After major losses in Syria and Iraq, the self-proclaimed Islamic State (ISIS) is seen as a diminishing threat — and President Donald Trump has declared the armed group defeated. But while it’s true that the group has lost a lot of territory in the Levant and has seen its “caliphate” crumble as they get pushed out of cities in and villages after often months-long bloody battles, is it really down for the count?
Its defeat in Raqqa — a city in northern Syria declared the capital of the ISIS “caliphate” — represented what Mona Yacoubian, Senior Policy Scholar at the United States Institute of Peace, called “a significant, strategic and symbolic loss” for ISIS. But it by no means spells the end of the group. Yacoubian cautioned against mistaking short-term military victories for long-term success, and worries that the United States, as it has in the past (under the Obama administration in Iraq, for instance), will pull back rather than stay and try to figure out a non-military way to “sustain change on the ground.”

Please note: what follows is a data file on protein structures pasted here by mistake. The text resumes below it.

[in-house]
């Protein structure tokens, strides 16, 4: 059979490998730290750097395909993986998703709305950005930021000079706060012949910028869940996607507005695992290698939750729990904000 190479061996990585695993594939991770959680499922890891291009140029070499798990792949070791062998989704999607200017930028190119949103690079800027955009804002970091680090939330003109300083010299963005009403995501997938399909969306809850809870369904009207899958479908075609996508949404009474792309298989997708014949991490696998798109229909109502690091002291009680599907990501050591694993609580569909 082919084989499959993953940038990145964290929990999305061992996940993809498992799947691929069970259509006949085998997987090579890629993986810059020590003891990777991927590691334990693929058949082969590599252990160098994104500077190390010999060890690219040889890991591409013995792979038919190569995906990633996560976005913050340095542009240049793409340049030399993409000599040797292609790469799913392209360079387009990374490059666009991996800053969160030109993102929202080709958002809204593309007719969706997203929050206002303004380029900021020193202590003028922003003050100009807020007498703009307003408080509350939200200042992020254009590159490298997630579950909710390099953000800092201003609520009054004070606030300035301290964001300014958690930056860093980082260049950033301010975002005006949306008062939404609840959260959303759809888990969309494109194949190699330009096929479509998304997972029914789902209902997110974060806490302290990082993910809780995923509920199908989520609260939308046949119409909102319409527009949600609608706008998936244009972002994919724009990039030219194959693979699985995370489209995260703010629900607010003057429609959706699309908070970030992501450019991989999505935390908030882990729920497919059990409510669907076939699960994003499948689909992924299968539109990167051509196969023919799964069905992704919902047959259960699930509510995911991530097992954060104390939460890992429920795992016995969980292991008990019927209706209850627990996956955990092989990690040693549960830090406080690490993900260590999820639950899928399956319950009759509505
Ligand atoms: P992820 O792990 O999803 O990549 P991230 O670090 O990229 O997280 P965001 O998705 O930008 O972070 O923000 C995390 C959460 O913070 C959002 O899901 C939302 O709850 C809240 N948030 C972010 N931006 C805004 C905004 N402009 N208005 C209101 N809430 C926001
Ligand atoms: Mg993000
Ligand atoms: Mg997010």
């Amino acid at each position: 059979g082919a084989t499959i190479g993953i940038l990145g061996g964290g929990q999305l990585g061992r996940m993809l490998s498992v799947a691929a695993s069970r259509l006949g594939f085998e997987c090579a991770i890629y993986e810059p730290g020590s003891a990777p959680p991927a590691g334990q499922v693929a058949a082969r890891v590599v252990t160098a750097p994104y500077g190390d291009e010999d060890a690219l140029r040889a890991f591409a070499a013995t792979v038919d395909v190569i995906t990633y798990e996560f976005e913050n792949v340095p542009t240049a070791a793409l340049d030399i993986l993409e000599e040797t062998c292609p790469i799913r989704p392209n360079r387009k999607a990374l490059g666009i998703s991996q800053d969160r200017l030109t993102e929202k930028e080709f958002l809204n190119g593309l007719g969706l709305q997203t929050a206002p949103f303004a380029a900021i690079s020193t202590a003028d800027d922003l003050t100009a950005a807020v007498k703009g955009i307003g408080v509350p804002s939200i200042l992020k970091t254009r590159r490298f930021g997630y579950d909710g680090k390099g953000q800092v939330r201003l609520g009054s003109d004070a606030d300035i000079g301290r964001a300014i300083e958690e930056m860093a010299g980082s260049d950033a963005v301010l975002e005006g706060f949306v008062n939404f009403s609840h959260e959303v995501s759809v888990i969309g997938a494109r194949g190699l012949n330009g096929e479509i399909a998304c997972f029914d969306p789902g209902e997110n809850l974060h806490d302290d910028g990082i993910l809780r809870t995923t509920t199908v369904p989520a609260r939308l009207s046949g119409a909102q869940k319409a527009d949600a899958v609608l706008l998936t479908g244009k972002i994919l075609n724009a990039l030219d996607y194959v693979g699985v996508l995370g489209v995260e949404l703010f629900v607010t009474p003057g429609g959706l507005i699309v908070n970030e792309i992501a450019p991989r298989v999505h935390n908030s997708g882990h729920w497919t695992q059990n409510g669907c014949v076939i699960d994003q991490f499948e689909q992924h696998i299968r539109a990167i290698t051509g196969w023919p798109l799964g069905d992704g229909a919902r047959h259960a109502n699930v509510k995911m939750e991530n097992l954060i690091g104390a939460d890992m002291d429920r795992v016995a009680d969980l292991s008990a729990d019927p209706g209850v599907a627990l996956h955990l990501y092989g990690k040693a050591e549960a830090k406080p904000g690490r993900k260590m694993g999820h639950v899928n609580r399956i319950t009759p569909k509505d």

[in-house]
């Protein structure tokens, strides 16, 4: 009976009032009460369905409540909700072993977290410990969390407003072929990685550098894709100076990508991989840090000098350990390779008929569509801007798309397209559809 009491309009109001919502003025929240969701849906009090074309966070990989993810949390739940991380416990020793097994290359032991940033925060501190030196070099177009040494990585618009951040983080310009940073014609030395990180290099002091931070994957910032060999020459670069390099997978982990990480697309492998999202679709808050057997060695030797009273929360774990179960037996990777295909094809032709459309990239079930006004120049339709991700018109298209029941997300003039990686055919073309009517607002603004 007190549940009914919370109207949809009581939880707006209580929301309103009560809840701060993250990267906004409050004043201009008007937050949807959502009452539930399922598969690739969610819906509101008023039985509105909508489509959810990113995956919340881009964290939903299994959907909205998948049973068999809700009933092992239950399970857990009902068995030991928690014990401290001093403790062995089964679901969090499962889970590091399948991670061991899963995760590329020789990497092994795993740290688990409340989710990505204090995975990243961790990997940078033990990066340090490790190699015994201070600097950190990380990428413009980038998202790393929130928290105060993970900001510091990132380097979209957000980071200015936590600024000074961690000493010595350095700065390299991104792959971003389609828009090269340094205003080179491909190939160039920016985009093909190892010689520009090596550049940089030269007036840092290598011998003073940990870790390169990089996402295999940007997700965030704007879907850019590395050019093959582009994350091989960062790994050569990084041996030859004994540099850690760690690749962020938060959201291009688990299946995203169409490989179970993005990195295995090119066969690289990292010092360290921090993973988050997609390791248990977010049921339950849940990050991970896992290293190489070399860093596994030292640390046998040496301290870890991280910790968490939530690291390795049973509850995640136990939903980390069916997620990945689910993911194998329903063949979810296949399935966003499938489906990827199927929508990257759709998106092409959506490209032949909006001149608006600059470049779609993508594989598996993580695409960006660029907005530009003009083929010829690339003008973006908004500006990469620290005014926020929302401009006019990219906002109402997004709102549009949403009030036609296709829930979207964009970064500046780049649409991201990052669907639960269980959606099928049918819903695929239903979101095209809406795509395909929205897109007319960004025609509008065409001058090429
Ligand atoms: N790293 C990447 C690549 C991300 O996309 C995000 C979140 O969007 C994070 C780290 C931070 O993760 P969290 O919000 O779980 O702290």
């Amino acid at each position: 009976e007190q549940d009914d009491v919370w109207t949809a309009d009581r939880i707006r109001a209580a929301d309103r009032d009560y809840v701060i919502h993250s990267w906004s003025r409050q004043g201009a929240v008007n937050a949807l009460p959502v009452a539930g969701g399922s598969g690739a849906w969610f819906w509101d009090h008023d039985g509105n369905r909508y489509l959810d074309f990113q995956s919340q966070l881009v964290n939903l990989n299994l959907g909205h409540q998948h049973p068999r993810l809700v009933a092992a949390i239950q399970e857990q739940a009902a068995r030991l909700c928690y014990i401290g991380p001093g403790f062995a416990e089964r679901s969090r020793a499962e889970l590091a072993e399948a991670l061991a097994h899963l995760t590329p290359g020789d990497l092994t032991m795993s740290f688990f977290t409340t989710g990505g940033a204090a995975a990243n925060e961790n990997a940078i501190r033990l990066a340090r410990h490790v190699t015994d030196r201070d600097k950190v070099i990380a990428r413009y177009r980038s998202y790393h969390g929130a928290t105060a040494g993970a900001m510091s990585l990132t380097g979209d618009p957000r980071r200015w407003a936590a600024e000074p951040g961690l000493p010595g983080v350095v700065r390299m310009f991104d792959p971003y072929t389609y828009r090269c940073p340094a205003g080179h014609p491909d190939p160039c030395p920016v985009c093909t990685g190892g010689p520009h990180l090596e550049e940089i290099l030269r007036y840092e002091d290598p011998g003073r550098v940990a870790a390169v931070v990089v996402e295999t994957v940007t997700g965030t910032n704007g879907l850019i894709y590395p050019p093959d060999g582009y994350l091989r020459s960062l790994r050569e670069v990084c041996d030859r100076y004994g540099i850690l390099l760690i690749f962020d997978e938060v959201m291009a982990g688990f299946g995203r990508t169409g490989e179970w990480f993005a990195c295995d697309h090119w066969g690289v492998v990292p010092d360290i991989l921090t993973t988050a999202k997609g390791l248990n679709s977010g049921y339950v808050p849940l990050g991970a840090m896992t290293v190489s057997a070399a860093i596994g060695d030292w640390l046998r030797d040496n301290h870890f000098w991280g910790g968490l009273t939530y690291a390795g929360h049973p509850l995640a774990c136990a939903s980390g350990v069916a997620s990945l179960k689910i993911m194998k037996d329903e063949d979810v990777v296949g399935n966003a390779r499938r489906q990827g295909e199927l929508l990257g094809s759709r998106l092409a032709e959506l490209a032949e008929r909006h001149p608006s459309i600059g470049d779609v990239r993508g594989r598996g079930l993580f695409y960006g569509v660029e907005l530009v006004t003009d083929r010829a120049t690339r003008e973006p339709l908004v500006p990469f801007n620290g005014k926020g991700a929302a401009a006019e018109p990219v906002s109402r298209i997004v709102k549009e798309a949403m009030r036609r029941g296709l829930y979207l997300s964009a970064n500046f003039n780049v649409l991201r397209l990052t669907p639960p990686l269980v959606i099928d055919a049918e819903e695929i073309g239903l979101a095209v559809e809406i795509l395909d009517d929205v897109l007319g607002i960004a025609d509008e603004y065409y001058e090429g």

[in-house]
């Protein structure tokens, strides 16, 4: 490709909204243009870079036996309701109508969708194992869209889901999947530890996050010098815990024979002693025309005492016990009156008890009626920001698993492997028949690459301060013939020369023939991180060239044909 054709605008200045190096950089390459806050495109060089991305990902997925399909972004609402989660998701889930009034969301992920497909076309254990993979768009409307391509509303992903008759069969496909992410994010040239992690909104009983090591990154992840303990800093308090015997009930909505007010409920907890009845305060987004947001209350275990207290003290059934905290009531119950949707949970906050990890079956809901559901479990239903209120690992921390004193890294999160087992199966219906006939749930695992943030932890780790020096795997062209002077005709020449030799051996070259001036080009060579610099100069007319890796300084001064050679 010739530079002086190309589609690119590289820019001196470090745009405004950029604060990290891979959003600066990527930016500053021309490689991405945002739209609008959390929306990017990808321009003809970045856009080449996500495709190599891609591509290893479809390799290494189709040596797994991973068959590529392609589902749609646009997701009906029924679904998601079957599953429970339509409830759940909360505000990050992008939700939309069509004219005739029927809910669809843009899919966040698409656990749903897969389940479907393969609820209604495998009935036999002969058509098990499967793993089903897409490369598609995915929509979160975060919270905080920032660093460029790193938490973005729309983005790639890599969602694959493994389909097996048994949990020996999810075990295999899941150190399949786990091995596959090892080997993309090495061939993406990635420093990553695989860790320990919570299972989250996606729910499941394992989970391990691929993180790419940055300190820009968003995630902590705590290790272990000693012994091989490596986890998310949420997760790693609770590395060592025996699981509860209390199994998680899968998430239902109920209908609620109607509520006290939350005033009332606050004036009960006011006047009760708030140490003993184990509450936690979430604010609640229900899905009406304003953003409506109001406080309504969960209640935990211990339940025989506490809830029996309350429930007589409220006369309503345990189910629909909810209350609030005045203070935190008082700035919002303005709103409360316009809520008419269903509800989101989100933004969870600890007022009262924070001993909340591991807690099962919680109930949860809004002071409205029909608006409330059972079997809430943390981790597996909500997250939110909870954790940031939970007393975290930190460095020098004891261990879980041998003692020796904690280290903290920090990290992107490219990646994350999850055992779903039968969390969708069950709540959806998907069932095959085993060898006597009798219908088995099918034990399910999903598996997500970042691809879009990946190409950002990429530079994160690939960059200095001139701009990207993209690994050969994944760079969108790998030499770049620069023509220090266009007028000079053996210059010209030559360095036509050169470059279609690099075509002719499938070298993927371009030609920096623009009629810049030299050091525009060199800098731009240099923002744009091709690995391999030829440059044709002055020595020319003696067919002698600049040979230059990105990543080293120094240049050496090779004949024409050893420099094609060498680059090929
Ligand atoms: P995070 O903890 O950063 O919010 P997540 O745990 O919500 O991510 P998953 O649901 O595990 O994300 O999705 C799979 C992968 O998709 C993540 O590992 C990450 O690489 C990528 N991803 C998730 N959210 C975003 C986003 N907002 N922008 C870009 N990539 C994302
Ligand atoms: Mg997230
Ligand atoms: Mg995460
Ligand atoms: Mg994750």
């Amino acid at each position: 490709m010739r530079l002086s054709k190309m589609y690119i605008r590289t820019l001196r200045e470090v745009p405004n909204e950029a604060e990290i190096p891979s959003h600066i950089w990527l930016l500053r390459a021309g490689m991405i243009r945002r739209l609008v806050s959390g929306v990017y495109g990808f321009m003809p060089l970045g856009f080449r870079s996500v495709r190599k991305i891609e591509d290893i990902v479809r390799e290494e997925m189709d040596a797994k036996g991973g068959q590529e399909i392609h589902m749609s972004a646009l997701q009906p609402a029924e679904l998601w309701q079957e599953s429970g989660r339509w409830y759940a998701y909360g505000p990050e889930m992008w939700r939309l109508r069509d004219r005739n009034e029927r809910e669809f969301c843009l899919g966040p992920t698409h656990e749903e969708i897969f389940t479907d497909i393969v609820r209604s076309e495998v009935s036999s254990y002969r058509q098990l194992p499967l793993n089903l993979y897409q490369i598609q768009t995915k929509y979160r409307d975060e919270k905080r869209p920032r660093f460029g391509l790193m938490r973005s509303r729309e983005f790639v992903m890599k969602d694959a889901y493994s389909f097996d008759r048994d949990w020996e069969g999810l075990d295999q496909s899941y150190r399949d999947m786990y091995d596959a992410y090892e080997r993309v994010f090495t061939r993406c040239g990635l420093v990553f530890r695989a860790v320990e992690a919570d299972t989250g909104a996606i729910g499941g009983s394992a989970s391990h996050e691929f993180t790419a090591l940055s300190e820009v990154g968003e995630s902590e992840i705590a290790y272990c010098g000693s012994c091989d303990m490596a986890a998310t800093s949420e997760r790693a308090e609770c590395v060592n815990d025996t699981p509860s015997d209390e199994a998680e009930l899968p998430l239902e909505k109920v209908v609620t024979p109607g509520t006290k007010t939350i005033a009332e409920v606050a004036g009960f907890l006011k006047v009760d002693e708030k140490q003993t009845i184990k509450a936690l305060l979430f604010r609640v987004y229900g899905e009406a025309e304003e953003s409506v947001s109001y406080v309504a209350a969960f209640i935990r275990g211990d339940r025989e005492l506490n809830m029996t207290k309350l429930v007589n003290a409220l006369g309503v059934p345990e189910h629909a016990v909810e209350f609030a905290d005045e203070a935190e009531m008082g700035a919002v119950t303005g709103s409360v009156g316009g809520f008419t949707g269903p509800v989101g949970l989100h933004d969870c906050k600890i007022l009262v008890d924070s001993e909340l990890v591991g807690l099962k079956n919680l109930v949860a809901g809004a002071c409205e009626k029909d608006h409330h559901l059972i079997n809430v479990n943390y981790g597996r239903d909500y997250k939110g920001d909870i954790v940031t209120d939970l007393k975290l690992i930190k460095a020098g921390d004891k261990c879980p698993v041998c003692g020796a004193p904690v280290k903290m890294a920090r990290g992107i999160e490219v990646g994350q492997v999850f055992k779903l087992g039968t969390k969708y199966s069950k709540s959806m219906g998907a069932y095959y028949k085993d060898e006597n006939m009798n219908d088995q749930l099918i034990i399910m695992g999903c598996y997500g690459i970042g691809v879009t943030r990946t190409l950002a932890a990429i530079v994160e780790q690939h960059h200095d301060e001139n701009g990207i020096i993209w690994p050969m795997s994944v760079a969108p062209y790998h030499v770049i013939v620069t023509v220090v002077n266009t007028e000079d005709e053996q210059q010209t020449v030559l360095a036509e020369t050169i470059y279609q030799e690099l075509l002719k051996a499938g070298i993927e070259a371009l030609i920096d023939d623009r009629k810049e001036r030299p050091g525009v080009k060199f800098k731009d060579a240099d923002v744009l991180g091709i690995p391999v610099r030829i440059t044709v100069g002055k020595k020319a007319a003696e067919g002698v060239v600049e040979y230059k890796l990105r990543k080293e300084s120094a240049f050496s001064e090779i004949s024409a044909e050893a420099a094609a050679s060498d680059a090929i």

Read the full article here.